Onavo Data Shrinking App May Pose Privacy Concerns

Onavo Privacy

Yesterday TechCrunch author Roi Carthy hailed a new app that he claims is a “must-have” for every iPhone data user: Onavo, a data shrinking app for iOS. But the obvious potential privacy issues with Onavo went right over his head.

Carthy goes so far as to suggest Onavo is “the very first app one should install” on an iPhone because of its remarkable ability to shrink your data and save you money on your wireless data bill.

But is there a catch to using Onavo? Yes.

Onavo Privacy

While Onavo’s ability to shrink your data is certainly impressive, remember that if something is too good to be true, it probably is, and Onavo is no exception.

Onavo iPhone Data Shrinking App

While Onavo does a fantastic job of shrinking your data — my own tests showed that Onavo reduced my data usage as much as 75 percent in some apps — it comes at a cost.

There is no monetary cost to using Onavo, as it is currently free, but you use Onavo at the expense of your privacy. To use Onavo requires you to route all of your data and personal information through a proxy so that it can be compressed.

Are you prepared to trust that Onavo, a previously unheard-of company, will handle all of the information you manage on your iPhone — your mail, your passwords, your credit card numbers — in a secure and responsible manner?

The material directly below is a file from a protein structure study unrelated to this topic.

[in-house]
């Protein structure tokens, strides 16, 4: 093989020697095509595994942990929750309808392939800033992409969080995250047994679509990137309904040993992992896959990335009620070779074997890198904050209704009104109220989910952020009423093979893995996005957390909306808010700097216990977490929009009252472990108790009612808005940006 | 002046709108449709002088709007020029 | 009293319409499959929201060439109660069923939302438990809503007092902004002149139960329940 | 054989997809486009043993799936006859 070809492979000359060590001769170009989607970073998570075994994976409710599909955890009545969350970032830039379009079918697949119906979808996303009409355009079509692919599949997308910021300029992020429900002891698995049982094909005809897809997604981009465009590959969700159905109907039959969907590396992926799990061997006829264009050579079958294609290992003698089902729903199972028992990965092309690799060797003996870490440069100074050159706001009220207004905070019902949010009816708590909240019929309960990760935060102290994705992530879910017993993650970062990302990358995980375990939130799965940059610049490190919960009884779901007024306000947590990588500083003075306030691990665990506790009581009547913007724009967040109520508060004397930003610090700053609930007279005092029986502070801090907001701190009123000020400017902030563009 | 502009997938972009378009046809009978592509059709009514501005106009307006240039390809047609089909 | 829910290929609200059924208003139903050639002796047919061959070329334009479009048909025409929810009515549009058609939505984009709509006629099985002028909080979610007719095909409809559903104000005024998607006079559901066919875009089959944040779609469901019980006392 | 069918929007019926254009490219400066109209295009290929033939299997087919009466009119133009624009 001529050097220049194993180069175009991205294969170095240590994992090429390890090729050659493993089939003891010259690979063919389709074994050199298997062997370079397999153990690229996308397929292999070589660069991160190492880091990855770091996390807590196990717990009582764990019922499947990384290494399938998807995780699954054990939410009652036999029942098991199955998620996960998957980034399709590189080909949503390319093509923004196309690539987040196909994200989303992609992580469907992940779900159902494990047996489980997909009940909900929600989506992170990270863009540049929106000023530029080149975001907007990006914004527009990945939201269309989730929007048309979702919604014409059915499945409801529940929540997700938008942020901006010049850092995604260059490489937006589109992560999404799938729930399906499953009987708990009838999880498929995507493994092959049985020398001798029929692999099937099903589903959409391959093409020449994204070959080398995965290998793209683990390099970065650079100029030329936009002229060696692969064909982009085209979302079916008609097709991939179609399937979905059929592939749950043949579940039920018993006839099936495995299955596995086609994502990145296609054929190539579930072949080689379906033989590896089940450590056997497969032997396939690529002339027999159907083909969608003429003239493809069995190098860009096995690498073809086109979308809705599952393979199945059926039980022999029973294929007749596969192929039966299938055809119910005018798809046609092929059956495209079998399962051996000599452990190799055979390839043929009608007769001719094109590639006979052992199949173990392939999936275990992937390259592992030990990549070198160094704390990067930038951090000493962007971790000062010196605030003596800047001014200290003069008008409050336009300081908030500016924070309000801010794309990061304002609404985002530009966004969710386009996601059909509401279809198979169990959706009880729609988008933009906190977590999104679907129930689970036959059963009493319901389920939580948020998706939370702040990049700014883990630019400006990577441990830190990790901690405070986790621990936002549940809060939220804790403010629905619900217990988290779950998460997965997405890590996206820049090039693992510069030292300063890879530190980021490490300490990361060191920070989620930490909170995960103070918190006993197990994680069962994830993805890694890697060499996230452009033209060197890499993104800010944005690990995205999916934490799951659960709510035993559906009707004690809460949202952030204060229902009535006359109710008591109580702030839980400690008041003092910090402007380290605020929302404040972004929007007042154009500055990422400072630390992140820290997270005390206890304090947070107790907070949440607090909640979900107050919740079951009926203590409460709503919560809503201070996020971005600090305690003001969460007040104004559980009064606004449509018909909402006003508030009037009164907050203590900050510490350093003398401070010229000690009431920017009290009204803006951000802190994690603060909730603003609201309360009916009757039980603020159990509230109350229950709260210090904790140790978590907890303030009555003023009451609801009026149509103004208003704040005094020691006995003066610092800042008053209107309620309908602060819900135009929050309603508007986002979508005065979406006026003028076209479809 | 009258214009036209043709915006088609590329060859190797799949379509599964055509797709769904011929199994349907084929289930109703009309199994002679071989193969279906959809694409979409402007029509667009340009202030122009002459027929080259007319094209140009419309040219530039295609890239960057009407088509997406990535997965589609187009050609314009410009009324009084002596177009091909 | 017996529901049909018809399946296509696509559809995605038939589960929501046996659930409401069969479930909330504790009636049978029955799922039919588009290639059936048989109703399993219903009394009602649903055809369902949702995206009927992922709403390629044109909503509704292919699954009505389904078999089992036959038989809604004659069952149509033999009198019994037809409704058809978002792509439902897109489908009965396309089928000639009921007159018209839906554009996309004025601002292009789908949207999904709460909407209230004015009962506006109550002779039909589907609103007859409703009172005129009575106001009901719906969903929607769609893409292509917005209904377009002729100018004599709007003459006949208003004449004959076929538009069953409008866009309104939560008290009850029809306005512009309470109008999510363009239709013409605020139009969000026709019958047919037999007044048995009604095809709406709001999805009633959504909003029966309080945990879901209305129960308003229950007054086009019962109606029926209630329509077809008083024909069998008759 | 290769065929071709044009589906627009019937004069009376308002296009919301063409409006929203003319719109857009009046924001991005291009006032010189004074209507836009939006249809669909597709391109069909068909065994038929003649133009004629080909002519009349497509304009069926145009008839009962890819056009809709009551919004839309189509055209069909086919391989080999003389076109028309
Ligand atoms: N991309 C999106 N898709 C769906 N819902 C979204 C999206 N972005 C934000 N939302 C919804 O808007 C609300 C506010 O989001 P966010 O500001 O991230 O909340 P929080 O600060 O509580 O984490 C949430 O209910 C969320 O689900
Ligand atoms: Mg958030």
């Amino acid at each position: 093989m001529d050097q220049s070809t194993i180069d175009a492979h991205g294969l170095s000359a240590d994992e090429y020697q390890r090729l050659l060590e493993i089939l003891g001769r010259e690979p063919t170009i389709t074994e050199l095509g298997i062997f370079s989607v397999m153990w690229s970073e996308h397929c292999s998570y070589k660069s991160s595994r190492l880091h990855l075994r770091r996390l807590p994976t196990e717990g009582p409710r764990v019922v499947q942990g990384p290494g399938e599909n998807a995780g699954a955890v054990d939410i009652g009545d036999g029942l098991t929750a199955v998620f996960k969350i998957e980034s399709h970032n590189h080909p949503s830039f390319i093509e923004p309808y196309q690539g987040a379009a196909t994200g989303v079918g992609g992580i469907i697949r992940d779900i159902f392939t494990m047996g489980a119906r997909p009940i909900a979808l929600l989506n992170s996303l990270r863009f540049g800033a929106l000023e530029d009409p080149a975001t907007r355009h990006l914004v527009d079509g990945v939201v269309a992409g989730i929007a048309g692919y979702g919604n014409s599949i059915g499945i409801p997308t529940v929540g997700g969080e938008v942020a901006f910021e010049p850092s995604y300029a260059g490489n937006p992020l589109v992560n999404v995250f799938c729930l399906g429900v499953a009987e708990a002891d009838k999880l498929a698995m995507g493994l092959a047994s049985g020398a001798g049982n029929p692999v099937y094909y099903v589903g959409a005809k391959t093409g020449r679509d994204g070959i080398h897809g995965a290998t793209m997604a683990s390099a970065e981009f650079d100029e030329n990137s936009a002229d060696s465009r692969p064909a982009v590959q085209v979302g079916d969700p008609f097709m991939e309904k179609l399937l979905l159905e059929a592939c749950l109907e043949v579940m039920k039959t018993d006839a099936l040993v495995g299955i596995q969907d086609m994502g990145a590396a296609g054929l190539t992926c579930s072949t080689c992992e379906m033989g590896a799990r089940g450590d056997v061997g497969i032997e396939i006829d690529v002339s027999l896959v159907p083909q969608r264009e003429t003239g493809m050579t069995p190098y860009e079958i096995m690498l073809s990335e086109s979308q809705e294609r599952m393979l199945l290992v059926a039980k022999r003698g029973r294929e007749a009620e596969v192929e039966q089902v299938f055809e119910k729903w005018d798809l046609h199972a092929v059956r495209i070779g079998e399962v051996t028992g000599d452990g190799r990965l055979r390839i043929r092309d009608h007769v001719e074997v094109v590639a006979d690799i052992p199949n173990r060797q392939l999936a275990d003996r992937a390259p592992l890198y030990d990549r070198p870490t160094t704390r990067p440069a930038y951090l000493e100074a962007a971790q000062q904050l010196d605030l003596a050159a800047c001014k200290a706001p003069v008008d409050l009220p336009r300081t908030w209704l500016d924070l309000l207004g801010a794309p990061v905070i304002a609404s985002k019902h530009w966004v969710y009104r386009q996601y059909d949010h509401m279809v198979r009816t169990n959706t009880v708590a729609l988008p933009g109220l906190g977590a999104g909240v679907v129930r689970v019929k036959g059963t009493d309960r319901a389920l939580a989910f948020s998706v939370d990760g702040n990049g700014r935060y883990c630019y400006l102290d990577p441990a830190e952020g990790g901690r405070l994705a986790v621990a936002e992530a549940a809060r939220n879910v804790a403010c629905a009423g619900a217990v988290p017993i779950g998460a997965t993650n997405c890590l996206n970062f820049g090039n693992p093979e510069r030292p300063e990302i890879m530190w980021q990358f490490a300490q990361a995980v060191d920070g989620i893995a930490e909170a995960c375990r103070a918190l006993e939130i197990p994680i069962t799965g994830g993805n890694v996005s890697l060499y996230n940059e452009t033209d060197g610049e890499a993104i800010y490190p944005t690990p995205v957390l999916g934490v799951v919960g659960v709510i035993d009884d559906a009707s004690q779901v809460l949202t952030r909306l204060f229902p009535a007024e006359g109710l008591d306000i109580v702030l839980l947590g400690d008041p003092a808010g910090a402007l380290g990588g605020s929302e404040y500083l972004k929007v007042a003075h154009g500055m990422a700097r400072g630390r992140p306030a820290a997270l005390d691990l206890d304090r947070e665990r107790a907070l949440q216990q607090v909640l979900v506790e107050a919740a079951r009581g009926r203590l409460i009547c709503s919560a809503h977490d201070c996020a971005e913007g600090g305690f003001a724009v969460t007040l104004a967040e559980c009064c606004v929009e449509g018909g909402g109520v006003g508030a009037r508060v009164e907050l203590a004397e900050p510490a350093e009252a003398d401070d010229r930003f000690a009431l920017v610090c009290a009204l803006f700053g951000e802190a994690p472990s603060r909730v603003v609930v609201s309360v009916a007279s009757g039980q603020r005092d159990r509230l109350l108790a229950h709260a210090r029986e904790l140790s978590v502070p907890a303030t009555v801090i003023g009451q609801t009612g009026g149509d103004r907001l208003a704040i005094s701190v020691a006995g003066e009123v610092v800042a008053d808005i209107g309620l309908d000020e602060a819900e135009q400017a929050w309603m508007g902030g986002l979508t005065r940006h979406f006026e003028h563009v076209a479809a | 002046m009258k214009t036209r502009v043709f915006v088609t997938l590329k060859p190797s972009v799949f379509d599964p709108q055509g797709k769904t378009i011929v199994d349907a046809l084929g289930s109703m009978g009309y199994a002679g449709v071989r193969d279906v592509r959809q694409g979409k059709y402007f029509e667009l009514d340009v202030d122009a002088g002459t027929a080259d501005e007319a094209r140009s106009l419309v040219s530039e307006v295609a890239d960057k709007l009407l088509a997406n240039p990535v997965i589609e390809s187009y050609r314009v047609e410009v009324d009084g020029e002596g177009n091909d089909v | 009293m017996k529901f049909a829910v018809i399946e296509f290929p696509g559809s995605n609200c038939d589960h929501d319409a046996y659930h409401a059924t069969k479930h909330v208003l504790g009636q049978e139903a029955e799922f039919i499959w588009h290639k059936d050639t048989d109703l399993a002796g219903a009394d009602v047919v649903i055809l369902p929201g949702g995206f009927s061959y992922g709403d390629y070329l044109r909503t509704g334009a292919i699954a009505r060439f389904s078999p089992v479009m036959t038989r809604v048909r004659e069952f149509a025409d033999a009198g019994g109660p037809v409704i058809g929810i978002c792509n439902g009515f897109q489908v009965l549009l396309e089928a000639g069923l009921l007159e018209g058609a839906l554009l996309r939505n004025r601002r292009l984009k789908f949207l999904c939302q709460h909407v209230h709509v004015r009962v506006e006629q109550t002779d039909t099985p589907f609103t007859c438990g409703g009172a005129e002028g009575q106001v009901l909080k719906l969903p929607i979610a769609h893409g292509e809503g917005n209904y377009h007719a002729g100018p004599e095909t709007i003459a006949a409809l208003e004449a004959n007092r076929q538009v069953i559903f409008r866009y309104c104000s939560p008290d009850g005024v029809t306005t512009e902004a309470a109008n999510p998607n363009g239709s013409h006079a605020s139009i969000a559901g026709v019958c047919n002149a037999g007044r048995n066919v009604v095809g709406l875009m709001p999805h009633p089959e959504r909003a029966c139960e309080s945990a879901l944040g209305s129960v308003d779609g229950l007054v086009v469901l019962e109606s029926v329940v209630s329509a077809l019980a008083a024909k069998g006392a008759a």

Although Onavo states in its privacy policy that it “will not store any content that you upload or download, such as message text, filled-in forms, and data that a website retrieved,” there nevertheless remain privacy concerns with Onavo.

Onavo still reserves the right to use certain “data in a manner that is attributable to you for a period of 6 months and will anonymize the data thereafter.” And they “may also share personally identifiable information with companies or organizations connected, or affiliated with Onavo, such as subsidiaries, sister-companies and parent companies.”

Given the recent outrage over Apple’s use of location data, you would expect iPhone users to be similarly concerned about sharing so much of their personal information with a small, relatively unknown company like Onavo.

Are you willing to trust Onavo with all of your important data?

Update May 1, 2011: Dvir Reznik, head of marketing at Onavo, replies in the comments: “We take our user’s privacy very seriously and store only the bare minimum necessary to support the service – all aggregated and anonymized. This is so that the app can report your savings, app usage, etc. We do not store any content such as messages, passwords, etc. Additionally, any sensitive content that is encrypted (HTTPS) can not and will not be processed by Onavo.”